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Short Communication

Junior doctors’ and medical students’ commitment to working in areas of workforce shortage

Submitted: 4 April 2011
Revised: 11 April 2011
Published: 19 April 2011

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Author(s) : Rogers ME, Creed PA, Searle J.

Mary RogersPeter CreedJudy Searle

Citation: Rogers ME, Creed PA, Searle J.  Junior doctors’ and medical students’ commitment to working in areas of workforce shortage. Rural and Remote Health (Internet) 2011; 11: 1775. Available: (Accessed 18 October 2017)


Introduction: Australian Government initiatives promote rural training placements, supported medical school places, and incentives that attract doctors to areas of need. The purpose of this study was to report on the preparedness of medical students and junior doctors to commit to working in areas of workforce shortage.
Methods: Medical students and junior doctors across all Australian states and territories completed a web-based survey assessing career attitudes and intentions. Participants were asked to indicate their level of preparedness to commit to working in an area of need.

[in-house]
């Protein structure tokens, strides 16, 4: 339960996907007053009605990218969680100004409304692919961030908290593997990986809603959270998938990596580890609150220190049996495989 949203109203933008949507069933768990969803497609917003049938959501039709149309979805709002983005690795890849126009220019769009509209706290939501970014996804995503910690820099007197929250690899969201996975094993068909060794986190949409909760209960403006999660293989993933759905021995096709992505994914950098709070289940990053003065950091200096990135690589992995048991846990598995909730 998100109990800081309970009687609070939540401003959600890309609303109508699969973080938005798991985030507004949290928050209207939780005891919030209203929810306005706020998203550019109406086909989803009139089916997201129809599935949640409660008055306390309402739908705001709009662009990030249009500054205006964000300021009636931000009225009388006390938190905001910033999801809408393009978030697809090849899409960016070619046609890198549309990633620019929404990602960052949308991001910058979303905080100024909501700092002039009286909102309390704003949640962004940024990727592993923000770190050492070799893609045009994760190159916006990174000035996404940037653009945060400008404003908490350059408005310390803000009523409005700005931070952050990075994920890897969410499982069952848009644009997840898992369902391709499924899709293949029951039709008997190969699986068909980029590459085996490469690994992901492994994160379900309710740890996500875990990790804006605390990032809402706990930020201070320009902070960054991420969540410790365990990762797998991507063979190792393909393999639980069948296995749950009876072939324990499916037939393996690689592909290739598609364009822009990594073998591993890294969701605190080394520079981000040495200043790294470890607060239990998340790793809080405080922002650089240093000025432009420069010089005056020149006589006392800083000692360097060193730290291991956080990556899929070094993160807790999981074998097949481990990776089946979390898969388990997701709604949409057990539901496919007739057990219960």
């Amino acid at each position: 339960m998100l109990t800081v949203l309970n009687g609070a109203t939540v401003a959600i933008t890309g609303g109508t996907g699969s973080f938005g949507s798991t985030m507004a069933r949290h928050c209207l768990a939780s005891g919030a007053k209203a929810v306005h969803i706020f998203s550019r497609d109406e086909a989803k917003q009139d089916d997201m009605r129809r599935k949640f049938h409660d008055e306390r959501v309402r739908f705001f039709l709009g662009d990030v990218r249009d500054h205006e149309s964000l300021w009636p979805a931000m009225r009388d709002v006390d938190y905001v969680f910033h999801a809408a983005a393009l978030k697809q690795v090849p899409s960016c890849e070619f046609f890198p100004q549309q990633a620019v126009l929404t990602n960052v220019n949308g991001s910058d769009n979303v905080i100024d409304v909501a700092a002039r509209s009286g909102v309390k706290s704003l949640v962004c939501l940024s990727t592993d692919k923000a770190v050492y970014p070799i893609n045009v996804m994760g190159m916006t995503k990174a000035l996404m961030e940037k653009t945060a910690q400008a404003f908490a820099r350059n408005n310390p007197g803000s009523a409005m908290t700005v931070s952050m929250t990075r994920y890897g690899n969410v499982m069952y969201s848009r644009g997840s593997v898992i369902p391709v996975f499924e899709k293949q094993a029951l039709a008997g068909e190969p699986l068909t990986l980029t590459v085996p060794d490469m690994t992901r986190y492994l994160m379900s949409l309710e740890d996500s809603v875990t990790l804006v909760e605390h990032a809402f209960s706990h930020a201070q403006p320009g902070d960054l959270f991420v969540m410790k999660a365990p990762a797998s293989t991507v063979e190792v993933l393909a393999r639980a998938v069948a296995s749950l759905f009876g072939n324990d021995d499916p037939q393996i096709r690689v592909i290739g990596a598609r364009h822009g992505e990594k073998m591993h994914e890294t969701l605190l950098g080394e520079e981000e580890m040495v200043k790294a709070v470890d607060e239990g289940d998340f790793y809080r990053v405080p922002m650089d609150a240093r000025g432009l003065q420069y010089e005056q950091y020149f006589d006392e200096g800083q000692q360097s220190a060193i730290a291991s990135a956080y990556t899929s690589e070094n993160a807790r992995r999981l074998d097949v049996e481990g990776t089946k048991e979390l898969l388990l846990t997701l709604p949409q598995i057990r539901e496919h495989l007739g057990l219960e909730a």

Results: Completed surveys were received from 760 medical students and 264 junior doctors. A substantial proportion of this sample were prepared to make some form of commitment to providing medical services in a rural area. The greatest proportion (38.3%) was prepared to make a small commitment equal to an irregular locum service of 1 week or 1 month per year.
Conclusion: Government policies and incentives may be having an effect on medical students’ and junior doctors’ preparedness to work in rural and remote areas. Medical educators should encourage students and junior doctors to take up short-term placements/opportunities and to maintain links with rural communities. Practice opportunities that offer varying lengths of commitment should be advertised widely so junior doctors are aware of them and can apply.

Key words: Australia, commitment, junior doctors, medical students, medical workforce, rural and remote areas.

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